"Chinese Democracy" shows limits of retail exclusives

Fri Dec 12, 2008 7:47pm EST
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By Ed Christman

NEW YORK (Billboard) - When Wal-Mart sold 784,000 copies of AC/DC's "Black Ice" during the album's first week in stores, many label executives believed that more superstars would release albums exclusively through big-box retailers.

And when Best Buy experienced disappointing sales of Guns N' Roses' "Chinese Democracy," some of those same executives thought, well, maybe not.

"Chinese Democracy" (Interscope), the rock act's first album of all-new material in 17 years, sold 261,000 units in its first week of availability, according to Nielsen SoundScan. That included sales at Best Buy, exclusive digital retailer iTunes and other stores selling import versions of the album.

While first-week sales forecasts for "Chinese Democracy" ranged from 300,000 to AC/DC's first-week tally of nearly 800,000, most major-label sales prognosticators thought the album might sell between 400,000 and 500,000 units.

So how did one of the most hotly anticipated releases of recent years fall so short of expectations? Some executives suggested that the initial projections for "Chinese Democracy" were out of whack with reality, considering that Wal-Mart has 4,200 stores selling music while Best Buy only has about 950 stores.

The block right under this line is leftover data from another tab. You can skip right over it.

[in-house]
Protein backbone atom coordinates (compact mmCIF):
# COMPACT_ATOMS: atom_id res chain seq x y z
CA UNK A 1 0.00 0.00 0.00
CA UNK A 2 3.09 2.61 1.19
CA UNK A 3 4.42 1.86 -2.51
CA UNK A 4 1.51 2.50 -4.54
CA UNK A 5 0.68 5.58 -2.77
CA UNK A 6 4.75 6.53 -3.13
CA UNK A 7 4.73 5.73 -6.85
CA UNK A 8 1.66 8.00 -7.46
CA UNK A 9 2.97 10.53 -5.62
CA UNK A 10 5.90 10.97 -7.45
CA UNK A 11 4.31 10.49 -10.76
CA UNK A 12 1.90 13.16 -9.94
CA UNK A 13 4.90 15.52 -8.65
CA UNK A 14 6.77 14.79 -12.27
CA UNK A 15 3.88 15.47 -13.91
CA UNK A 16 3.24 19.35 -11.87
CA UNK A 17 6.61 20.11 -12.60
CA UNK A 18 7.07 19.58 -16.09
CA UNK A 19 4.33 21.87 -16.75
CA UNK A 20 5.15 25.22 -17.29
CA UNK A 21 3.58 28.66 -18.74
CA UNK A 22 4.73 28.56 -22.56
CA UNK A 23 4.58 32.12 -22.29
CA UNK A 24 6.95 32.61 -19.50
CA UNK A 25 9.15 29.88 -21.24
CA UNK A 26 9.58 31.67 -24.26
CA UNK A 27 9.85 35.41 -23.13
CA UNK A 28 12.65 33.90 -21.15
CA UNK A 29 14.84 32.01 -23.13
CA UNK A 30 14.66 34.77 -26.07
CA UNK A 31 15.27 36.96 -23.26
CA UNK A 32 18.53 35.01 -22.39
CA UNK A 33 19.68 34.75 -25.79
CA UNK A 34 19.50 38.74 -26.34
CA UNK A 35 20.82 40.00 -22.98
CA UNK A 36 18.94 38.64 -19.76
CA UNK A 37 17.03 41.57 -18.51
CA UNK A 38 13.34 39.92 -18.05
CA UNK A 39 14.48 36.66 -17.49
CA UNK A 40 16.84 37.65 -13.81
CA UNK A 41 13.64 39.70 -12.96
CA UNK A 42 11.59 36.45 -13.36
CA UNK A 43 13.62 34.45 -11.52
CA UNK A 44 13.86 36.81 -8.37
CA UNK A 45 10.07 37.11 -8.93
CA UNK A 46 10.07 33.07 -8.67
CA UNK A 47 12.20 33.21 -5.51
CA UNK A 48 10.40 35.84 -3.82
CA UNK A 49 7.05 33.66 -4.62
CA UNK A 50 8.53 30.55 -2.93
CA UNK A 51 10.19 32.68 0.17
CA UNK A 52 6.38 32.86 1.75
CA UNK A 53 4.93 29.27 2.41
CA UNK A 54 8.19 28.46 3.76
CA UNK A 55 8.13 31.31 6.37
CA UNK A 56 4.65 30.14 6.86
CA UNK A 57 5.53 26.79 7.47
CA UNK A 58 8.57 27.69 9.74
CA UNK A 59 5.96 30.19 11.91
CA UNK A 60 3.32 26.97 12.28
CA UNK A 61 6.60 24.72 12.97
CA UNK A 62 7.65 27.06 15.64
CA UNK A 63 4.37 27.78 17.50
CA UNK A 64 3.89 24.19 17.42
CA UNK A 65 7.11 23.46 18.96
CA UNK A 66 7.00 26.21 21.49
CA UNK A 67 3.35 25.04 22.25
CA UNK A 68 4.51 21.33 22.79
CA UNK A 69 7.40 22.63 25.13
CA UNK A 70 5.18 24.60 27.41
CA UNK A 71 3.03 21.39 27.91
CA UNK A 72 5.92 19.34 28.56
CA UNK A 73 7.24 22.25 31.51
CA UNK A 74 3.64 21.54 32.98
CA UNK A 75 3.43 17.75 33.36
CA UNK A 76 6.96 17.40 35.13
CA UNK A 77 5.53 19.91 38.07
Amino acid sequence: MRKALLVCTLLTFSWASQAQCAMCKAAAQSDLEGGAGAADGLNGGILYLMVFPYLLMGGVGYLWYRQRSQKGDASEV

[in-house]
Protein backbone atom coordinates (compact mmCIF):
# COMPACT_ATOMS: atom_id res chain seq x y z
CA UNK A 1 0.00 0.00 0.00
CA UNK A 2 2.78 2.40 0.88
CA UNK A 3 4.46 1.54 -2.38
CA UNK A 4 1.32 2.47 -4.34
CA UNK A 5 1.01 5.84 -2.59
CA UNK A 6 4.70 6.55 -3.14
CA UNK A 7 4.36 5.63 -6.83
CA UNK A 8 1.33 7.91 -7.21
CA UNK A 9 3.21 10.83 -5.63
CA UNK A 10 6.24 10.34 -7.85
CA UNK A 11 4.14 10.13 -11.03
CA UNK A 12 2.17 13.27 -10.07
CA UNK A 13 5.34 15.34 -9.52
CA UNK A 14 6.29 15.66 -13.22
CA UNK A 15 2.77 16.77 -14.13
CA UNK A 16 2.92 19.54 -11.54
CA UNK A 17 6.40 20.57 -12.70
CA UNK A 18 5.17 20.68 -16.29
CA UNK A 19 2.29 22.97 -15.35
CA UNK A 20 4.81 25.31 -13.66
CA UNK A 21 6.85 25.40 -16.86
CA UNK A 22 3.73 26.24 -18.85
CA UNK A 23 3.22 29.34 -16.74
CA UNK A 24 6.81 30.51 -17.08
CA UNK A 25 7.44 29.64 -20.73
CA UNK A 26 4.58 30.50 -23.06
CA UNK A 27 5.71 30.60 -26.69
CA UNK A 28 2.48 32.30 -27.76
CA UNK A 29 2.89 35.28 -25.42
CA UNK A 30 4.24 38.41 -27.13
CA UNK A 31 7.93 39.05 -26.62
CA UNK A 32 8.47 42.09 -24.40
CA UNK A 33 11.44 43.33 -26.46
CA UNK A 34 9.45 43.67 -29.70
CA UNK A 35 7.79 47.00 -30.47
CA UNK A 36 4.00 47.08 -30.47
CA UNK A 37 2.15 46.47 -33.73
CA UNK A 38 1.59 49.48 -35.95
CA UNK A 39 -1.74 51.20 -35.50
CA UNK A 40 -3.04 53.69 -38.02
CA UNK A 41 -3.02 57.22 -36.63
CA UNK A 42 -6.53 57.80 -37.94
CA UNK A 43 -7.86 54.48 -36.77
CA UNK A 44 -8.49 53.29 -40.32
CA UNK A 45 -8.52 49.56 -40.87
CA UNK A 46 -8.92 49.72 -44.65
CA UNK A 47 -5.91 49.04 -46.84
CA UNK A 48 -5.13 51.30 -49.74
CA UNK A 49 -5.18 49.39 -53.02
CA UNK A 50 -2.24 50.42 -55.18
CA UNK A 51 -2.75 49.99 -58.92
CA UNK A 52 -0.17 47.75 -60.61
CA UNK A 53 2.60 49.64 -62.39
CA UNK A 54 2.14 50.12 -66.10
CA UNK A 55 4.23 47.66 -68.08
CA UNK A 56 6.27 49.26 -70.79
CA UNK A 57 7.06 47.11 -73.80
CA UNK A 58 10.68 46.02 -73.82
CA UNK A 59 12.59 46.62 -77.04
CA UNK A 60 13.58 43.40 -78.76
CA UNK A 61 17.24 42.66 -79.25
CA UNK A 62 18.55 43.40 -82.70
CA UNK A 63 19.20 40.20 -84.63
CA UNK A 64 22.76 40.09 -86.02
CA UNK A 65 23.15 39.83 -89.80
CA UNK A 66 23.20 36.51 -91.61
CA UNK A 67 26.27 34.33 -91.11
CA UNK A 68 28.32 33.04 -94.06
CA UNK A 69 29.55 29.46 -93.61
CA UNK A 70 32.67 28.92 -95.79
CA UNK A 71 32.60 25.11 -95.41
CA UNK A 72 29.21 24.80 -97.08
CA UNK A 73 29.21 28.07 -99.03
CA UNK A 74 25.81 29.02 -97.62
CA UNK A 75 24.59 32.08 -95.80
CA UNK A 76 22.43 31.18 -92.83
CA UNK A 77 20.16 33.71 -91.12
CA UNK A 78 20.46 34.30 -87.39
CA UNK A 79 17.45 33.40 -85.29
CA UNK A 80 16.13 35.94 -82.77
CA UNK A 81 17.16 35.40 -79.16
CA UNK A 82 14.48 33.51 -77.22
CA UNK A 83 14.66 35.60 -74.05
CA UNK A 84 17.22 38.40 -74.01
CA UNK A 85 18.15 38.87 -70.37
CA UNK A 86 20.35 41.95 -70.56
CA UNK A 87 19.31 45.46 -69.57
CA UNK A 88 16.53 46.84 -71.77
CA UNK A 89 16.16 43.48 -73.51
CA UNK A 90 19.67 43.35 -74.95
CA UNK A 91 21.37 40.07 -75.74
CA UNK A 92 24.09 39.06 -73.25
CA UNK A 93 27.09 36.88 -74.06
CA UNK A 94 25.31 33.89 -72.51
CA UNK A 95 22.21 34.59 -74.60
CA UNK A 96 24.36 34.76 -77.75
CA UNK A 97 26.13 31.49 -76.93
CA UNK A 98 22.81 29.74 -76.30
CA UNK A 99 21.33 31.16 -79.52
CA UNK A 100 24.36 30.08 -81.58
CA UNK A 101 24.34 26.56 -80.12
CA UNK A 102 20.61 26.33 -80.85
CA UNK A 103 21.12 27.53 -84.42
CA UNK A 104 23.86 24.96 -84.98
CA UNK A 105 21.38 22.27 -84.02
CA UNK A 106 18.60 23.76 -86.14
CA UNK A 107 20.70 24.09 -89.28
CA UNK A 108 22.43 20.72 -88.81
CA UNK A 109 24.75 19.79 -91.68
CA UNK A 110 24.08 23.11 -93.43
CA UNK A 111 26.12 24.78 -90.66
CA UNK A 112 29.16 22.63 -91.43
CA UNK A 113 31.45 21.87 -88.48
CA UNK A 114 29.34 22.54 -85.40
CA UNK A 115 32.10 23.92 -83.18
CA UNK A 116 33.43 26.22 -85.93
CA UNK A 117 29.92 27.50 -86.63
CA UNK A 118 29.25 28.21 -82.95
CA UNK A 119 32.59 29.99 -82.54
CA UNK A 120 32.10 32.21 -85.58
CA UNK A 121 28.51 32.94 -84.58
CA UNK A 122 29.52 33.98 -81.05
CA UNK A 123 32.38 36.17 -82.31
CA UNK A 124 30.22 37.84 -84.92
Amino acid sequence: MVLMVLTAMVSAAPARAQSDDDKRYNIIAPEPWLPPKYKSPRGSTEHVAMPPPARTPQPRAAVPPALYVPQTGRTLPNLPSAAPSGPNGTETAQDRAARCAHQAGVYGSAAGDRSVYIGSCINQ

But many others say that Best Buy simply didn't promote "Chinese Democracy" as much as Wal-Mart pushed "Black Ice." One major-label head of sales says he didn't see "anywhere near the TV for Guns as I saw for AC/DC."

And while no one expected the consumer electronics chain to duplicate Wal-Mart's store-within-a-store strategy for Guns N' Roses, about half of the executives interviewed for this story said they had a hard time finding "Democracy" at their local Best Buy.

That was certainly true for Best Buy's store in the Woodside neighborhood of Queens. After this writer walked around the store twice looking for "Chinese Democracy," as well as checking the Guns N' Roses section in the album bins, store personnel pointed out the cardboard fixture housing the album. Although it was located at the end of the center aisle, among other merchandising kiosks, shoppers waiting in the checkout line could have easily missed it.   Continued...

<p>Axel Rose, lead singer for the band Guns N' Roses, performs during a concert in Budapest in this June 1, 2006 file photo. REUTERS/Karoly Arvai</p>